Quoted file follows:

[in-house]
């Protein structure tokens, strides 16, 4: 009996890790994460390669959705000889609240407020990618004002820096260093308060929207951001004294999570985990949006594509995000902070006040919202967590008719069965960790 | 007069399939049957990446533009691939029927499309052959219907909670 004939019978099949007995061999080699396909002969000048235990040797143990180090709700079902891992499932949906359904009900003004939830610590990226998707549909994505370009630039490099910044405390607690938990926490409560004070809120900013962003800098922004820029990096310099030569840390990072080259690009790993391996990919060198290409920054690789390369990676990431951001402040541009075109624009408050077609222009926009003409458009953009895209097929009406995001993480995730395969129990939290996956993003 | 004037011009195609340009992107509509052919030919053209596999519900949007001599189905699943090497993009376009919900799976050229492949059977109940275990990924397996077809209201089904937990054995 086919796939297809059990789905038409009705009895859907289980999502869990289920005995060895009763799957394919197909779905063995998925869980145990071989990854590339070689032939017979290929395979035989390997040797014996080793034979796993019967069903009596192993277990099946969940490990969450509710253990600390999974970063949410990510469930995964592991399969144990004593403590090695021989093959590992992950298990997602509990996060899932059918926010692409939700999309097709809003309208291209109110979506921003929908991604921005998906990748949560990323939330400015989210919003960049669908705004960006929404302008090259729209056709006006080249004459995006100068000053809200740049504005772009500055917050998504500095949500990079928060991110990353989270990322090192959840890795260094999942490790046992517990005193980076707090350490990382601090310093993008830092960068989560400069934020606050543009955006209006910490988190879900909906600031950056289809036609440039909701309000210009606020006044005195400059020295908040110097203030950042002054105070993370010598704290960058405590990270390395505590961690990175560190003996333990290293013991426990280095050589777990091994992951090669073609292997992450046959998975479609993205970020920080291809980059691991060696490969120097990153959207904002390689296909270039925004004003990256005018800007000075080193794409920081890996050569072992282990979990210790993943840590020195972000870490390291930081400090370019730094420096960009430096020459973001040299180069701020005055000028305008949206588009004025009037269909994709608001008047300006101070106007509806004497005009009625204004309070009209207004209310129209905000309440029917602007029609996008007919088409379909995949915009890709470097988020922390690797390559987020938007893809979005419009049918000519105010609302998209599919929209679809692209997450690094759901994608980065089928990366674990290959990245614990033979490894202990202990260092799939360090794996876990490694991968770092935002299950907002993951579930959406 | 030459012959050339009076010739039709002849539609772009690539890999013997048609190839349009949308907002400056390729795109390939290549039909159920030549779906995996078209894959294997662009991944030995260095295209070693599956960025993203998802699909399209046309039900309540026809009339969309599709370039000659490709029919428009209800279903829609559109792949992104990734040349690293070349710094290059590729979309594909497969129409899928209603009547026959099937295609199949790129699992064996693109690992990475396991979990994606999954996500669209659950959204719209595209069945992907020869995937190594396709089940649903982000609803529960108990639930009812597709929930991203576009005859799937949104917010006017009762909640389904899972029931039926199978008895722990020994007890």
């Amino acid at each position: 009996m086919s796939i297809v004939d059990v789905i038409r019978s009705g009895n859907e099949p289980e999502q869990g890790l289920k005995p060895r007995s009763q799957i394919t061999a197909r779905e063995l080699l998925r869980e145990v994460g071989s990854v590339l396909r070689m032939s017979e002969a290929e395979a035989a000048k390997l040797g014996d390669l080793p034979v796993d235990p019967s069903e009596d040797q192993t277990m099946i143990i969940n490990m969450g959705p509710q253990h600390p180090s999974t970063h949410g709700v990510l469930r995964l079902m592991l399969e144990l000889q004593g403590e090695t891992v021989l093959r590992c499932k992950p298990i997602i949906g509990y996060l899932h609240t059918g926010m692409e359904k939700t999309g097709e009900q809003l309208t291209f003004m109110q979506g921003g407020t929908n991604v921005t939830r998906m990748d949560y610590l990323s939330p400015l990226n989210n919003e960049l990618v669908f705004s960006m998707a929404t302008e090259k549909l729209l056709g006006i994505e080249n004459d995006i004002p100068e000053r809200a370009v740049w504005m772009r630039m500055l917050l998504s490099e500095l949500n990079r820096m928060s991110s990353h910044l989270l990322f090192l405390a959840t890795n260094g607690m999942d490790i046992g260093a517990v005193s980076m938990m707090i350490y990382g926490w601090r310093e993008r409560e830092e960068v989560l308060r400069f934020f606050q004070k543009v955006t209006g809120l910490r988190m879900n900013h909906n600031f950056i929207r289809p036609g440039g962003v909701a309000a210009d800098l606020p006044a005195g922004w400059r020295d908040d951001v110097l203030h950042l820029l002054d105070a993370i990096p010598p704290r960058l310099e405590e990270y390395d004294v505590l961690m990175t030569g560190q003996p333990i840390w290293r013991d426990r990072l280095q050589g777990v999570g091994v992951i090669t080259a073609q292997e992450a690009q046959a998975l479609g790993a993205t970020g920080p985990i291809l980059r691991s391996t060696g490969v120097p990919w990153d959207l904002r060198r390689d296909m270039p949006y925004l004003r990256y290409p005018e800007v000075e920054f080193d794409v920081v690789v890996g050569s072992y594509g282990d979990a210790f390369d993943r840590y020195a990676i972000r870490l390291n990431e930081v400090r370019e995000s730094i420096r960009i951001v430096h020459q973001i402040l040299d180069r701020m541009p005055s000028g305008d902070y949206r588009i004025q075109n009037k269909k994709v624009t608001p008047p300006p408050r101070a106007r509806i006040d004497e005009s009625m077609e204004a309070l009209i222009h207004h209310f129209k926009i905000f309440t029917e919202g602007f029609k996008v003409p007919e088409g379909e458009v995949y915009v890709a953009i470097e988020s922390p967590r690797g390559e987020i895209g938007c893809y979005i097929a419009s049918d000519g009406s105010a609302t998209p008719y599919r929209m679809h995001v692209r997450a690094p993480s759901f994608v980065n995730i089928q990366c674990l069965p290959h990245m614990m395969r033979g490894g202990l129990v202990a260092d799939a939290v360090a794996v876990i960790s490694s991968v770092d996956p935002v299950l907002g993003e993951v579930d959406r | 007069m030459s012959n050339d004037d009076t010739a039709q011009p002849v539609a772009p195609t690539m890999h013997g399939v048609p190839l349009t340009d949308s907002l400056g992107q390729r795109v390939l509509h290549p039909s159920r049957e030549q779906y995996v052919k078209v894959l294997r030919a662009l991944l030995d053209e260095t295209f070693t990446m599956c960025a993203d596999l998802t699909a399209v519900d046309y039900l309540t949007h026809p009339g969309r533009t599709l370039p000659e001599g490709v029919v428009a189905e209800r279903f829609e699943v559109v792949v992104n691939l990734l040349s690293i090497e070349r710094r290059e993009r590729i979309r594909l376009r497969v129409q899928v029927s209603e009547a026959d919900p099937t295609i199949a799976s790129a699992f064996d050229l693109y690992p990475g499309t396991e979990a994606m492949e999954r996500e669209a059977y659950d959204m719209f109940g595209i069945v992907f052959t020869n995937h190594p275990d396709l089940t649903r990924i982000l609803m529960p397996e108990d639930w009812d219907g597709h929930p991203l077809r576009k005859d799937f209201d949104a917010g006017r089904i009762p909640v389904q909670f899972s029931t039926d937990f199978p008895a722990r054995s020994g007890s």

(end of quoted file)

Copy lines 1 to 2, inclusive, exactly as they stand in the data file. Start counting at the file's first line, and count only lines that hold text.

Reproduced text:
[in-house]
């Protein structure tokens, strides 16, 4: 009996890790994460390669959705000889609240407020990618004002820096260093308060929207951001004294999570985990949006594509995000902070006040919202967590008719069965960790 | 007069399939049957990446533009691939029927499309052959219907909670 004939019978099949007995061999080699396909002969000048235990040797143990180090709700079902891992499932949906359904009900003004939830610590990226998707549909994505370009630039490099910044405390607690938990926490409560004070809120900013962003800098922004820029990096310099030569840390990072080259690009790993391996990919060198290409920054690789390369990676990431951001402040541009075109624009408050077609222009926009003409458009953009895209097929009406995001993480995730395969129990939290996956993003 | 004037011009195609340009992107509509052919030919053209596999519900949007001599189905699943090497993009376009919900799976050229492949059977109940275990990924397996077809209201089904937990054995 086919796939297809059990789905038409009705009895859907289980999502869990289920005995060895009763799957394919197909779905063995998925869980145990071989990854590339070689032939017979290929395979035989390997040797014996080793034979796993019967069903009596192993277990099946969940490990969450509710253990600390999974970063949410990510469930995964592991399969144990004593403590090695021989093959590992992950298990997602509990996060899932059918926010692409939700999309097709809003309208291209109110979506921003929908991604921005998906990748949560990323939330400015989210919003960049669908705004960006929404302008090259729209056709006006080249004459995006100068000053809200740049504005772009500055917050998504500095949500990079928060991110990353989270990322090192959840890795260094999942490790046992517990005193980076707090350490990382601090310093993008830092960068989560400069934020606050543009955006209006910490988190879900909906600031950056289809036609440039909701309000210009606020006044005195400059020295908040110097203030950042002054105070993370010598704290960058405590990270390395505590961690990175560190003996333990290293013991426990280095050589777990091994992951090669073609292997992450046959998975479609993205970020920080291809980059691991060696490969120097990153959207904002390689296909270039925004004003990256005018800007000075080193794409920081890996050569072992282990979990210790993943840590020195972000870490390291930081400090370019730094420096960009430096020459973001040299180069701020005055000028305008949206588009004025009037269909994709608001008047300006101070106007509806004497005009009625204004309070009209207004209310129209905000309440029917602007029609996008007919088409379909995949915009890709470097988020922390690797390559987020938007893809979005419009049918000519105010609302998209599919929209679809692209997450690094759901994608980065089928990366674990290959990245614990033979490894202990202990260092799939360090794996876990490694991968770092935002299950907002993951579930959406 | 030459012959050339009076010739039709002849539609772009690539890999013997048609190839349009949308907002400056390729795109390939290549039909159920030549779906995996078209894959294997662009991944030995260095295209070693599956960025993203998802699909399209046309039900309540026809009339969309599709370039000659490709029919428009209800279903829609559109792949992104990734040349690293070349710094290059590729979309594909497969129409899928209603009547026959099937295609199949790129699992064996693109690992990475396991979990994606999954996500669209659950959204719209595209069945992907020869995937190594396709089940649903982000609803529960108990639930009812597709929930991203576009005859799937949104917010006017009762909640389904899972029931039926199978008895722990020994007890």